Simply put, ‘set-up’ is the way the camera/smartphone and the coin to be photographed are physically prepared and arranged. At its simplest (and most unsatisfactory), it is pointing the hand-held camera at the coin and pressing the shutter. This approach is invariably unsatisfactory for the following reasons.
The coin is very unlikely to be truly parallel to the focal plane of the camera. This results in a round coin appearing oval, and the letters of the inscription appearing to vary in height. It is one of the most common faults encountered with images uploaded to the UKDFD, and one of the most difficult to rectify via image-processing.
It is virtually impossible to create matching (same size/same shape) images of obverse and reverse. This is another very common issue with images uploaded to the UKDFD. Provided that the difference relates solely to size, it is relatively easy to rectify via image-processing.
Poor focus may occur due to camera-shake. To some extent the effect of this may be lessened by AI technology, but this is less than perfect and not necessarily available on lower specification devices. When it occurs, it is impossible to rectify images satisfactorily.
No account may have been taken of the background. Unsatisfactory backgrounds can ruin otherwise technically sound images. Although they can be removed via image-processing software, it can be very time-consumimg.
Little or no account has been taken of the lighting. There are many aspects of lighting that affect image quality, some of which cannot be corrected by post-processing. The subject is covered in depth in the section entitled 'Lighting'.
Any loose foreign matter on the coin has probably not been removed. Depending on its extent and location, it may or may not be possible to 'remove' foreign matter on images by image-processing. It is surprising how quickly dust settles and surfaces become soiled.
The majority of the shortcomings identified above can be avoided by the simple expedient of using a tripod. When photographing a coin, the best configuration is to place it on a horizontal platform, vertically below the camera/smartphone, such that it can be illuminated from above. A set-up similar to that shown on the adjacent photograph is recommended. Here, a small piece of plywood has been used to make an extended platform at the top of the tripod to support the smartphone (a camera would be attached directly). A second platform, to support the coin, is made of clear glass held in a grooved plywood holder. A plastic clip is screwed to the holder to allow it to be moved up and down the stem of the tripod. The use of clear glass eliminates unsightly external shadows (see 'Lighting' section). For safety reasons, the side and back edges of the glass should be ground or taped (as illustrated). A third plywood platform with a similar plastic clip is provided to support the chosen background (here a sheet of white paper).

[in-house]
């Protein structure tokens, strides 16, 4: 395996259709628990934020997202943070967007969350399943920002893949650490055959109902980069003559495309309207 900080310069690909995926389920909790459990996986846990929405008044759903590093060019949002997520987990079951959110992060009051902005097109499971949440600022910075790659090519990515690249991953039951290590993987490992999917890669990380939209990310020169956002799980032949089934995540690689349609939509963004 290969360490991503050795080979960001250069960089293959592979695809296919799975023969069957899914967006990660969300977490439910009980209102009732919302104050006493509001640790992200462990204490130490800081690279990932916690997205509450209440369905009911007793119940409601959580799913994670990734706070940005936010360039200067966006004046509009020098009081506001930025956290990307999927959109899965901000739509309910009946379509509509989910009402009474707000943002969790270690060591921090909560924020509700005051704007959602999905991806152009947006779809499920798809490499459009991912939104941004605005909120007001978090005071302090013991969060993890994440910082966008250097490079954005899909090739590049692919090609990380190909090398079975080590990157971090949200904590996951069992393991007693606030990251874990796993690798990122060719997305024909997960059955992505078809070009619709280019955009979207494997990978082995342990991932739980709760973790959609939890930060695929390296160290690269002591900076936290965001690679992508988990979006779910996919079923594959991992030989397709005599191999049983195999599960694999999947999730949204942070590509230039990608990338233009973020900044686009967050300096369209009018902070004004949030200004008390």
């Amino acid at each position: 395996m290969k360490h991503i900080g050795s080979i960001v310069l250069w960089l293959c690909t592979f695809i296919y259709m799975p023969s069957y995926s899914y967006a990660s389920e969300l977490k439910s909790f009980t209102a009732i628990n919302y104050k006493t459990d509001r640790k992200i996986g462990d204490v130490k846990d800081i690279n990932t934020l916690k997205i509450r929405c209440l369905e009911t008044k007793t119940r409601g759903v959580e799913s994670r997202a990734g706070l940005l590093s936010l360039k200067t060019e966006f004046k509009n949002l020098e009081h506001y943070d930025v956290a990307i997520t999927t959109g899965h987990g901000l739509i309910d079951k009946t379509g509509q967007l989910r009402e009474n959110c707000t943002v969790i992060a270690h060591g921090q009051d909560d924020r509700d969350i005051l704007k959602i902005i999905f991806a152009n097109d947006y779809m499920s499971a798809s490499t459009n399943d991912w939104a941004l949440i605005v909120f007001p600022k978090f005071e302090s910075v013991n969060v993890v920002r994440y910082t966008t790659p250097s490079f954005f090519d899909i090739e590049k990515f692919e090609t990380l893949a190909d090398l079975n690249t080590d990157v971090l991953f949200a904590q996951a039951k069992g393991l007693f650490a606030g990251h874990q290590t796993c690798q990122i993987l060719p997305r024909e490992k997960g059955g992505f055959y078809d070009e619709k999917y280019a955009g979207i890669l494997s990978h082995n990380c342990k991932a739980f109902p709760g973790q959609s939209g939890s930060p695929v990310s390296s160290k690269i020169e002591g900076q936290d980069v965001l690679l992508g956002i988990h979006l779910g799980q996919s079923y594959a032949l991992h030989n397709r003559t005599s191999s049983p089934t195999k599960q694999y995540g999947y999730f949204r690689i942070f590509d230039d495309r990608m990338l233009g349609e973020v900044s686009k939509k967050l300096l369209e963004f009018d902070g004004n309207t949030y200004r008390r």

The remaining point to stress in respect of set-up is the need for scrupulous cleanliness. Immediately before taking a photograph, the glass platform should be carefully cleaned and the coin lightly brushed. The camera lens will also need periodic cleaning, and the background should be regularly checked for marks, and replaced as necessary.
When photographing a button, use a short length of metal tube to support it, just wide enough and deep enough to accommodate the loop with a little clearance. This permits easy adjustment of the squareness of the front, and ensures that the back and front of the button are the same size on the images.